We tested the X-Line trim level, which has the basic six-speaker audio system. Without a dedicated subwoofer, bassy sounds come out of the speakers but lack punch. At least the speakers don't rattle at high volume. At this trim level, there's only one USB port, but it's illuminated so you can see it at night. Apple CarPlay and Android Auto are standard. On every trim except the base LX, you also get advanced safety features such as forward collision mitigation and a blind-spot monitor.
How’s the storage?
The Soul has a deep cargo well that gives it more cargo room than other small SUVs. Though this configuration has impressive volume (24.2 cubic feet), there's a large hump at the base of the rear seats when you fold them, which limits utility.
Storage space is decent for the class, with a good number of bins and cubbies for front-seat occupants. Installing a car seat is tough despite a roomy back seat — the anchors are inset quite far and access to the tethers is hampered by this trim's nonadjustable headrests.
How economical is the Soul?
The EPA rates the CVT automatic-equipped Soul at 30 mpg combined (27 city/33 highway), which is slightly better than most competitors. However, we weren't able to replicate these numbers in real life. Over 350 miles of driving (100 of which were on the highway at a reasonable pace), we averaged just 26.8 mpg.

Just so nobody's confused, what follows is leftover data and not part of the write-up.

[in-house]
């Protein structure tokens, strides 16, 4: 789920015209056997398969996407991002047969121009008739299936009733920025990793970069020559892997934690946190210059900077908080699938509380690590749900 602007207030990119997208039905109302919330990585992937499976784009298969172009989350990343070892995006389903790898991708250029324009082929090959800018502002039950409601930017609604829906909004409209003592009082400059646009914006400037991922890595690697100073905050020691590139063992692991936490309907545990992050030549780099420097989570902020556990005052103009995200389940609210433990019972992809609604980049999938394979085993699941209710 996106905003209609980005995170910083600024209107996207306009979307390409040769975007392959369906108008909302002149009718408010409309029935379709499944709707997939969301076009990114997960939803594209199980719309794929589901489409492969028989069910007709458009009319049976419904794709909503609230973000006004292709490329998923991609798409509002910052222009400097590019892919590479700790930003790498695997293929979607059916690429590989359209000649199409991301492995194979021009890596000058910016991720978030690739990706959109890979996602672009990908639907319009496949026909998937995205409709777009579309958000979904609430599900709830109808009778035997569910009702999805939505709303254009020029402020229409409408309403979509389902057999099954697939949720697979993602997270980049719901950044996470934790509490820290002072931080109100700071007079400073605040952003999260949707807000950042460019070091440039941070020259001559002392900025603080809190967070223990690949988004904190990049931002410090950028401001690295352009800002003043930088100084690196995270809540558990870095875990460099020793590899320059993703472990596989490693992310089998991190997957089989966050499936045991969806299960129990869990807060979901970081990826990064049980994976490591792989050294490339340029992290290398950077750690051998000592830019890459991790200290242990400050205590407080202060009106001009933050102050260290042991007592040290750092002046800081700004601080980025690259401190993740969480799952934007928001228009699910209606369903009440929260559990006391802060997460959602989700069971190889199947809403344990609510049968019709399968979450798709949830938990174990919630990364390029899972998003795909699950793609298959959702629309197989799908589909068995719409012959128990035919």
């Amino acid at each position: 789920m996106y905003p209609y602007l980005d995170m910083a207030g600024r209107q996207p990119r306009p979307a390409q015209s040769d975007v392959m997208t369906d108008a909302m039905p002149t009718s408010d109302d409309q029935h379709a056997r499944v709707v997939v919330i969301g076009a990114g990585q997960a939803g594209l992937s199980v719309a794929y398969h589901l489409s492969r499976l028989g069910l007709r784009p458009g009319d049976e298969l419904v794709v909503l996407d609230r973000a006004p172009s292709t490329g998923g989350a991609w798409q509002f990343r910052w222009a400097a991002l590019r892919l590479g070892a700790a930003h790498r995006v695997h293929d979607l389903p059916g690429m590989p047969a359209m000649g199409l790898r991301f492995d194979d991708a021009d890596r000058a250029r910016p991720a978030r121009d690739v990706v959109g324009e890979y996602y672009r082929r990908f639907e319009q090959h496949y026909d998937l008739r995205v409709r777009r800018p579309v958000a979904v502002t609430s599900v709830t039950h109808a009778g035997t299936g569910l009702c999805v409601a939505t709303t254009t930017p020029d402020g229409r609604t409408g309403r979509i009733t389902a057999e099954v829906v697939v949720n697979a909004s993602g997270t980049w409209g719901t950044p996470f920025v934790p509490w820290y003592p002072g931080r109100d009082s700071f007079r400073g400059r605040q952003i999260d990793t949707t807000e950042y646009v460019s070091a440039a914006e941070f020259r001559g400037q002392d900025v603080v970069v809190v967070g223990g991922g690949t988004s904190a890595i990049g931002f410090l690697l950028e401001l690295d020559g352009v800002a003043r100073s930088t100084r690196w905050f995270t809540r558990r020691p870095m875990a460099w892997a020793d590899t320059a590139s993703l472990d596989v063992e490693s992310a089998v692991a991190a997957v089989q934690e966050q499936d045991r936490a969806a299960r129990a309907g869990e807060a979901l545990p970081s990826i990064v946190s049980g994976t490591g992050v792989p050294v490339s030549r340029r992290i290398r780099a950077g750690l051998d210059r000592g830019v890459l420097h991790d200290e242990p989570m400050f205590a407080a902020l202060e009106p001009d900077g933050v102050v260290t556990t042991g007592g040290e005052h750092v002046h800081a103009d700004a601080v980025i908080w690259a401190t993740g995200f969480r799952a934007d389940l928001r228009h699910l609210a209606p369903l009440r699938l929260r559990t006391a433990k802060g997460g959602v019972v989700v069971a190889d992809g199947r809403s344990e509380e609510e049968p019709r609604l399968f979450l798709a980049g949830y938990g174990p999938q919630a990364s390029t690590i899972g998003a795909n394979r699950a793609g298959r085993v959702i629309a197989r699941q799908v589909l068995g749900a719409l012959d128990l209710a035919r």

Is the Soul a good value?
The Soul is inexpensive even for a subcompact SUV. There's not much soft-touch plastic, yet it doesn't feel cheap. There's faux leather on the door rest where you rest your elbow, and the leather-wrapped wheel feels nice. There's also lots of silver trim to break up the monotony of an all-black cabin. As usual, Kia's warranty is class-leading.
The continuously variable automatic transmission isn't exactly fun to use, but it is well tuned and a bit more responsive than other CVT automatics. There's also not much power aboard — get the Turbo for a peppier engine. Still, even the midtier Soul is fun to toss around corners and has a pleasant ride.
The Soul uses its boxy shape to its advantage by providing lots of interior and cargo room. Styling is distinct and unmistakable. The premium audio system even gets beat-synced speaker lights, which adds to the fun factor.
Which Soul does Edmunds recommend?
The EX trim hits the sweet spot for features and cost. It adds plenty of creature comforts to make it feel a lot more upmarket than supporting trims. The Turbo trim's extra power is nice, but you effectively have to buy the top trim level to get it, which limits its appeal.
Kia Soul models
The 2021 Kia Soul is available in six trim Levels: LX, X-Line, GT-Line, S, EX and Turbo. For most of the lineup, you get a 2.0-liter four-cylinder engine (147 horsepower, 132 lb-ft of torque). The top-of-the-line Turbo receives a 1.6-liter turbocharged four-cylinder (201 hp, 195 lb-ft). The LX comes with a six-speed manual transmission as standard, but it can be optioned with a continuously variable transmission (CVT) that is standard on other trims. The Turbo model comes with a seven-speed dual-clutch automatic transmission.